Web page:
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Black Abolitionist Archive
Colored American - October 19, 1839
Weekly Anglo-African - December 24, 1859
Voice of the Fugitive - May 21, 1851
Weekly Anglo-African - December 7, 1861
Pacific Appeal - November 21, 1863
Charles Lenox Remond
David Ruggles
Colored American - March 7, 1840
Weekly Anglo-African - June 9, 1860
Frederick Douglass' Paper - June 2, 1854
Aliened American - April 9, 1853
Voice of the Fugitive - July 30, 1851
Voice of the Fugitive - December 17, 1851
William Wells Brown
Frederick Douglass' Paper - June 23, 1854
Frederick Douglass' Paper - August 25, 1854
Provincial Freeman - June 9, 1855

From the 1820s to the Civil War, African Americans assumed prominent roles in the transatlantic struggle to abolish slavery. In contrast to the popular belief that the abolitionist crusade was driven by wealthy whites, some 300 black abolitionists were regularly involved in the antislavery movement, heightening its credibility and broadening its agenda. The Black Abolitionist Digital Archive is a collection of over 800 speeches by antebellum blacks and approximately 1,000 editorials from the period. These important documents provide a portrait of black involvement in the anti-slavery movement; scans of these documents are provided as images and PDF files.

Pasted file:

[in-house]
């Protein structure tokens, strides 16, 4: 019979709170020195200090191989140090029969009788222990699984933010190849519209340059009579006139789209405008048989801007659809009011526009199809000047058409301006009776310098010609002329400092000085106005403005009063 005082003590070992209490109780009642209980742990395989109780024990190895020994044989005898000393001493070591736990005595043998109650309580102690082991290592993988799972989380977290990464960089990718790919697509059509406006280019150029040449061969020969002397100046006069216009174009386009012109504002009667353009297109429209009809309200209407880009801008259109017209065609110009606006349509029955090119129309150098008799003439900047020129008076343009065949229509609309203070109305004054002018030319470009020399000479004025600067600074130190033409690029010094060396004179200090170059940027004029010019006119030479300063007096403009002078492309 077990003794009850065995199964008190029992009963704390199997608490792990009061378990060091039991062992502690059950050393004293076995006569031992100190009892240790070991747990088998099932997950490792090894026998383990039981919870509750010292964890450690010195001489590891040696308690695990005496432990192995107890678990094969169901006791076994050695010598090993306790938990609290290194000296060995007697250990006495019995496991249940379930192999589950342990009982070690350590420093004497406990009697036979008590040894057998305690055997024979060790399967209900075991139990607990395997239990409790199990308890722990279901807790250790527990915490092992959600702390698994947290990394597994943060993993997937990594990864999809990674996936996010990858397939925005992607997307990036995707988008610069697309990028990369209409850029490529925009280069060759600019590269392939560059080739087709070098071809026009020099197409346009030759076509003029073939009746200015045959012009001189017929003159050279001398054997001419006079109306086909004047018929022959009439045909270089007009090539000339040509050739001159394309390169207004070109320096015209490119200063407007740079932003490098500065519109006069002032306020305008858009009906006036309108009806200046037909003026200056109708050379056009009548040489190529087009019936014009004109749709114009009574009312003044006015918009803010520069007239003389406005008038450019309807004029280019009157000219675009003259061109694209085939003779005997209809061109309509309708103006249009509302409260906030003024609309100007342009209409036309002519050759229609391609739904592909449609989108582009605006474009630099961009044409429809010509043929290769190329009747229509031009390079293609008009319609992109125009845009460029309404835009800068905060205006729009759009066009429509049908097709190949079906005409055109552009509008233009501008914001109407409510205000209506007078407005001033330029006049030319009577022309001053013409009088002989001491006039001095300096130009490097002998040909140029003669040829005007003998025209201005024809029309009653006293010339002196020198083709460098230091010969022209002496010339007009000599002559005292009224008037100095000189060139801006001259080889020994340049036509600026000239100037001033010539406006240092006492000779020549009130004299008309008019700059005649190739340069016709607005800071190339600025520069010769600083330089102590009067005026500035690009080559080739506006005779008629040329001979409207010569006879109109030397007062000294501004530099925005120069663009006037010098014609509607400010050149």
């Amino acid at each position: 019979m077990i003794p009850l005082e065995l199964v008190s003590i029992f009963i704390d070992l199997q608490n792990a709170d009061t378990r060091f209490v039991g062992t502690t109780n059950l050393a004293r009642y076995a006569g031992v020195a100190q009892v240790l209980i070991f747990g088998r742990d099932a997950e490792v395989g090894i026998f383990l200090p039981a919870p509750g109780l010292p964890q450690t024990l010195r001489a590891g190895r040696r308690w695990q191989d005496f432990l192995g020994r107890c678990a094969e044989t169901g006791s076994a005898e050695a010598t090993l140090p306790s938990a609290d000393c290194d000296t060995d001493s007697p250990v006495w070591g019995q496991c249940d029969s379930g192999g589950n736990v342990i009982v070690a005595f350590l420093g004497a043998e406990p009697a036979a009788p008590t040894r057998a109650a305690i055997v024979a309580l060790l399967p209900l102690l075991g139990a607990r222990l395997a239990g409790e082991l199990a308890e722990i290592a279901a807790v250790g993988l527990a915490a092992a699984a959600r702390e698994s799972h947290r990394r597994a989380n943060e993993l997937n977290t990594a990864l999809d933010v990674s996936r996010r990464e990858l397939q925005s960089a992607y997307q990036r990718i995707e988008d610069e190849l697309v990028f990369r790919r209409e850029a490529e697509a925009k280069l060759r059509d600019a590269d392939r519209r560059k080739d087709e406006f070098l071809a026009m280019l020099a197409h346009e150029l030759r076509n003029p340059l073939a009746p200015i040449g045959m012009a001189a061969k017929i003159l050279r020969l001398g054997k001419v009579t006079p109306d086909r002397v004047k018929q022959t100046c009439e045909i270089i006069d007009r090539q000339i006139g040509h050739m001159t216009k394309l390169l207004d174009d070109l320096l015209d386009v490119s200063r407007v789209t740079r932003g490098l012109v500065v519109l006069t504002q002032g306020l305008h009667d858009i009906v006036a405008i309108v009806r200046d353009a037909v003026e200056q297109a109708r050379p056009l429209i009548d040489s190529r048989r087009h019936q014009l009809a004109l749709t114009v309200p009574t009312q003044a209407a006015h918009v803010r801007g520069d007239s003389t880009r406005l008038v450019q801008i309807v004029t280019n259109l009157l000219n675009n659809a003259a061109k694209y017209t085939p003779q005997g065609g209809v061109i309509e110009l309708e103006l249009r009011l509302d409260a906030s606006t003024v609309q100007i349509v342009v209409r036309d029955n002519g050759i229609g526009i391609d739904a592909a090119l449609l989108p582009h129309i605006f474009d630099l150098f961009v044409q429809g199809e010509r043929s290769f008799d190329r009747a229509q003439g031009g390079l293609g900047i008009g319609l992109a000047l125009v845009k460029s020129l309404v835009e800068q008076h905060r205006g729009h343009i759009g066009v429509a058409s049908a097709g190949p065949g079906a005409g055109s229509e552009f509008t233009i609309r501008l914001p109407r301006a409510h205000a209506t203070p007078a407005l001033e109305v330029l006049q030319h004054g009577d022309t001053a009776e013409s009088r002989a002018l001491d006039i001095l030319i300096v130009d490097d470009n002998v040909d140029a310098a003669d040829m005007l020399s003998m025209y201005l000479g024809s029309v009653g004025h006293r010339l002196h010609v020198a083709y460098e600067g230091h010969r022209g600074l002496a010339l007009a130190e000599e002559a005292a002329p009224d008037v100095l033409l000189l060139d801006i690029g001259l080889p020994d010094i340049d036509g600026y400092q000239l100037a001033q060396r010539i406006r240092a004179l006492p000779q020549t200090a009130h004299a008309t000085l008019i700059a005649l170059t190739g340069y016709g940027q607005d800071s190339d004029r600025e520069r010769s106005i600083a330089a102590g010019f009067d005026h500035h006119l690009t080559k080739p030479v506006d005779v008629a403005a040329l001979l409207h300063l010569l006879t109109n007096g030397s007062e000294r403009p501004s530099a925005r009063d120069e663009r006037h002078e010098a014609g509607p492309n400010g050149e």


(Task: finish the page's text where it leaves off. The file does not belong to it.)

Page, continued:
If you have questions or comments on the collection, please contact Pat Higo at: higopa@udmercy.edu.

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